REEVES — U.S. Rep. John Fleming, R-Shreveport, defended the Second Amendment on Thursday.
“I believe there is a strong tie between the First and Second Amendment,” Fleming told 40 people at the Reeves Fire Station. “If you don’t have the freedom of speech and the freedom of self-protection, then I don’t think you have any freedom at all.”
Fleming assured the group that executive orders for gun control being pushed by President Barack Obama will not affect their right to bear arms. Those attending the meeting shared Fleming’s concerns about gun rights.
“I absolutely believe that we ought to, in theory, even though I can’t afford an atomic bomb or a nuclear or a tank, if I could I should be able to have it at (my) yard and I shouldn’t have to hide it,” said Paula Reeves of Reeves. “It should be a right to bear arms. If the enemy has a tank and I have an ink pen, who’s going to win?”
“One of the things I feel — and a lot of people in Reeves and Allen Parish feel — is that our Second Amendment right is starting to be infringed upon,” said Reeves Mayor Scott Walker.
Walker wrote a letter to Congress about the Second Amendment and included concerns from local residents and closed with a prayer, he said.
“We’ve been sling-shot from one extreme to the other, and our liberties and freedom are being trampled on,” Walker said. “When we want the help of government, we will let them know. Right now, leave our Second Amendment right alone.”
Mike Heintz of Reeves voiced concern about attempts to restrict firearms and said he stands by the Second Amendment.
“They are trying to restrict the use of certain firearms — personally I don’t see anything wrong with restricting assault weapons — but this is the first step to doing away with all firearms,” Heintz said.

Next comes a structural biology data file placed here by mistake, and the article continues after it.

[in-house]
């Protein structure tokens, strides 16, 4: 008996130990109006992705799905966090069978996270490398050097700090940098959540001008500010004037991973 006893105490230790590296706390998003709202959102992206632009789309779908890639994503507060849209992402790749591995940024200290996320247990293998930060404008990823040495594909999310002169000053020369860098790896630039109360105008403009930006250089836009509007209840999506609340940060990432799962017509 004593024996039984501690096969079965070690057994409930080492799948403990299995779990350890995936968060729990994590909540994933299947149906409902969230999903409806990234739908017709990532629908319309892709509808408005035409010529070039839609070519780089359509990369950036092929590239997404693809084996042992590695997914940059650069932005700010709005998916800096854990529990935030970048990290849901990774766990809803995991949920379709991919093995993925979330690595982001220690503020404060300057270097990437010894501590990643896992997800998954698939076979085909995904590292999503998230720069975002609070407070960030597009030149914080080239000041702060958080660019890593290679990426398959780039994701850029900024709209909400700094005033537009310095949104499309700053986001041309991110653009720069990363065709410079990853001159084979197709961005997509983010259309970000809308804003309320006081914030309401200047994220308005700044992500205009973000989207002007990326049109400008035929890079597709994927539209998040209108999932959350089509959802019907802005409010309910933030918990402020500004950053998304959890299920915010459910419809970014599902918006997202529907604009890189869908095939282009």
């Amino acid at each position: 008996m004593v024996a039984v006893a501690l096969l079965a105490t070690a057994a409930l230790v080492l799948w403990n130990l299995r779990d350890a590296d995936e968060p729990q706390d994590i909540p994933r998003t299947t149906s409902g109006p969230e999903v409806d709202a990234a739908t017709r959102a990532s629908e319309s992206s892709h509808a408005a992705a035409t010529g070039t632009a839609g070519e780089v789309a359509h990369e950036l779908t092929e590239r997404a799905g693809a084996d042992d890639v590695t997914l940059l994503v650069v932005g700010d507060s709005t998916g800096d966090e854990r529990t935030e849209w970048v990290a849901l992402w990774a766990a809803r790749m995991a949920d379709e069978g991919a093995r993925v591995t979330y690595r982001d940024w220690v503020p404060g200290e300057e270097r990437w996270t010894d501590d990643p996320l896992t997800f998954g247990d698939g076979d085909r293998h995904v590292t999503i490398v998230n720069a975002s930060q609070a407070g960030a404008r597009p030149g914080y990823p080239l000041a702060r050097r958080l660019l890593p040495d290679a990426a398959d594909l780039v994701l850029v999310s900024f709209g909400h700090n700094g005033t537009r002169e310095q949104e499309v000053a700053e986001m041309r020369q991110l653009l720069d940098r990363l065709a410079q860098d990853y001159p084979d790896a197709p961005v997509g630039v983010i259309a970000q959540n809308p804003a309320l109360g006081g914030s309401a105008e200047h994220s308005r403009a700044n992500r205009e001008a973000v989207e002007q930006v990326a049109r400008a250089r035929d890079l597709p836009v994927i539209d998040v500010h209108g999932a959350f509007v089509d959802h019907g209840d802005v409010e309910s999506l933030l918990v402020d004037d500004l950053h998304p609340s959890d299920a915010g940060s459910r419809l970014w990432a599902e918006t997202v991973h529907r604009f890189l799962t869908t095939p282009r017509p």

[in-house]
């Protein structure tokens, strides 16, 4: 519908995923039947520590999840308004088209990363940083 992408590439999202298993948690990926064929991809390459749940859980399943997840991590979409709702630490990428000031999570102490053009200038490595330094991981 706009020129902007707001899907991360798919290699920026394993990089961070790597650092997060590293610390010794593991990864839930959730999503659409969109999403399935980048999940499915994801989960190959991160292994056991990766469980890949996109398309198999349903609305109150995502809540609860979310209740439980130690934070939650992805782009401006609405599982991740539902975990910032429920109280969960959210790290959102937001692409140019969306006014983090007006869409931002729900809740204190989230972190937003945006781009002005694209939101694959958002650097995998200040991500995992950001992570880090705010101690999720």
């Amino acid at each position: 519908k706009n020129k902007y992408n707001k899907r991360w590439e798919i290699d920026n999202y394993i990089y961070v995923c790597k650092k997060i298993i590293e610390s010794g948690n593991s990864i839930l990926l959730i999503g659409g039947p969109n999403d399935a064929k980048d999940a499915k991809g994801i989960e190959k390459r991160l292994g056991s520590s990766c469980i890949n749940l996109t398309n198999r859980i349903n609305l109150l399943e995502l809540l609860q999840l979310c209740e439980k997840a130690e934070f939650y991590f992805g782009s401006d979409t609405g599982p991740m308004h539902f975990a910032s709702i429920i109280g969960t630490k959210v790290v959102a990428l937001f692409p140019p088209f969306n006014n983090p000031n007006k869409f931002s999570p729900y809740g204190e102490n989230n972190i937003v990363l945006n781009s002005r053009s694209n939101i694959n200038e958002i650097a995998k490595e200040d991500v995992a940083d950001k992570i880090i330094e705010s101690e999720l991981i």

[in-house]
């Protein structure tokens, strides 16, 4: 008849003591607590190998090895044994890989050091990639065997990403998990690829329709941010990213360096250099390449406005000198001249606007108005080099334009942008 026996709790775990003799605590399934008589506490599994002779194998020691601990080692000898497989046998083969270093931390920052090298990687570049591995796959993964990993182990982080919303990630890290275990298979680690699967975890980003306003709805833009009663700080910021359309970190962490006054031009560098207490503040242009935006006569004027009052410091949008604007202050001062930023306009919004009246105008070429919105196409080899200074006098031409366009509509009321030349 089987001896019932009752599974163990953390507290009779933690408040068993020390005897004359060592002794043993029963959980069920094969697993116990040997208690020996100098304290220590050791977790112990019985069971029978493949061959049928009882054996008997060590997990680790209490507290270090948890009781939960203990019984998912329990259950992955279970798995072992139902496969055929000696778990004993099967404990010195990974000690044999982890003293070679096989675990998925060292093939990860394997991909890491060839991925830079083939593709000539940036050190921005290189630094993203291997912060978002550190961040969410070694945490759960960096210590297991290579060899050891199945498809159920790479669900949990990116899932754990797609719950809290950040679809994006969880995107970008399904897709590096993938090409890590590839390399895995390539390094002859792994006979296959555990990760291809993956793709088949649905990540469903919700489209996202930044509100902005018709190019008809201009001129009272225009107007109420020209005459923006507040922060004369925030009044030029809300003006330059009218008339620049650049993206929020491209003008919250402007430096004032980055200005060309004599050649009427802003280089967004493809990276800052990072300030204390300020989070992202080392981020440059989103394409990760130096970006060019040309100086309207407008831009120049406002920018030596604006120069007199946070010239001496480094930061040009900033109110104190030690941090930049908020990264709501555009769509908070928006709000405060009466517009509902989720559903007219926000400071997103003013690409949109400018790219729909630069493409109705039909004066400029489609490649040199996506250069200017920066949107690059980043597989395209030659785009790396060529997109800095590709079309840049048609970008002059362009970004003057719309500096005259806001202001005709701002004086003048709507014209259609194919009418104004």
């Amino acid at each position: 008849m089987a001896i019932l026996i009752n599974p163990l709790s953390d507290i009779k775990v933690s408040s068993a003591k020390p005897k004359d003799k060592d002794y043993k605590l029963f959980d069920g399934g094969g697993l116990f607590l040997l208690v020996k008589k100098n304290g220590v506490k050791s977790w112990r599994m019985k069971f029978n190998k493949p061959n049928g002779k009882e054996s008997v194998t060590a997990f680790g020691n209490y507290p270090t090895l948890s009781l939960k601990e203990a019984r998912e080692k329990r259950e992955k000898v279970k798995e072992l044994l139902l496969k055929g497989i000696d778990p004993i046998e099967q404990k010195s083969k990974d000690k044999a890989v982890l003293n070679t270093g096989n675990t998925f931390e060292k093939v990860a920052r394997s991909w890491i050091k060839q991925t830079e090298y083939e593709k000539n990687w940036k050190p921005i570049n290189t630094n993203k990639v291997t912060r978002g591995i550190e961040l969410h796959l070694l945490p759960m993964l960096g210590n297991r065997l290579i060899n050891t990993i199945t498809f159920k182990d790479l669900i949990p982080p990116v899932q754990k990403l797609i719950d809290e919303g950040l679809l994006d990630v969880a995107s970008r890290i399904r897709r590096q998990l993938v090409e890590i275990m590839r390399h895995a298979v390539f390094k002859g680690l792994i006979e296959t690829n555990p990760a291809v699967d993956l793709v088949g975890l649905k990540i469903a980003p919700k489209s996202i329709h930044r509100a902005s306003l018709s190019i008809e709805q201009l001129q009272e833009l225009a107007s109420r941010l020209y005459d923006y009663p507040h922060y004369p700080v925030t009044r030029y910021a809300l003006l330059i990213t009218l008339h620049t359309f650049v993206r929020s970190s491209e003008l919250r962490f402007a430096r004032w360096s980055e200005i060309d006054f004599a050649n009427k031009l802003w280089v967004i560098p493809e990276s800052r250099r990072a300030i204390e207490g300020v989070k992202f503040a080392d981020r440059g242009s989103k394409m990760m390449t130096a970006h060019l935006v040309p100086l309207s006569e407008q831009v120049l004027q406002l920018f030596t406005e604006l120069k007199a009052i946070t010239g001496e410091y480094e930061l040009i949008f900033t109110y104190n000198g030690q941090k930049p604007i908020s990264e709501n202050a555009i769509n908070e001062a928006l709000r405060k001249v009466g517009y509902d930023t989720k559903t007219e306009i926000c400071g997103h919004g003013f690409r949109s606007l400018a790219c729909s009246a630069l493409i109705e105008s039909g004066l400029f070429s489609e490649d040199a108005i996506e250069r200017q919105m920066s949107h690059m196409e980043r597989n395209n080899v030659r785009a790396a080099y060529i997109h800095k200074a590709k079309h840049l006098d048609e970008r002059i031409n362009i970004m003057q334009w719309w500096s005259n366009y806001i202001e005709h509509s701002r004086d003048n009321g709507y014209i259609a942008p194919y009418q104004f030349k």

Robin Newell of Reeves said gun control is nothing new for the government.
“They are trying to get their foot in the door,” Newell said. “They’ve been doing that for 40 years, but I will adhere to the Second Amendment.”
Fleming began his discussion by asking those in attendance where they and criminals go to buy guns.
“If we pass laws that make it more difficult to buy a firearm from a Walmart or an Academy or a Nichols, how is that going to keep guns off the street and into the hands of criminals?” Fleming said.
Congress has tried gun control before, including an assault gun weapon that included limits on clip size and “cosmetics” that go onto the gun, Fleming said. A study of the ban and other data found no impact or difference from those restrictions, he said.
“Any place you go to, particularly the cities, it’s interesting that where you have the most restrictions, you have the most injuries and deaths from guns,” Fleming said.
In areas such as Louisiana and Texas, where access to firearms is easy for law-abiding citizens, there is the least amount of gun violence.
“When you restrict the right of people to have access to guns, you are only restricting it for the law-abiding citizens, the ones who need the protection the most,” he said.
There are two problems with guns today — gun violence on the streets and those mentally deranged who are not being treated. He said the focus needs to be on the people doing the shooting and noted that most mass shootings involve mentally ill people.
“Criminals who commit crimes with a violent weapon shouldn’t have access to that weapon,” he said. “If you are severely mentally deranged and a threat to people, then you probably shouldn’t have easy access to a powerful weapon. But for most Americans who are law abiding and want to sport- or target-shoot or just need it for protection, there is no reason in the world for preventing us from having access to guns.”
Chad Doucet of Reeves said the way the gun control issue is being presented is “very stupid” and that the government is trying to take people’s guns away.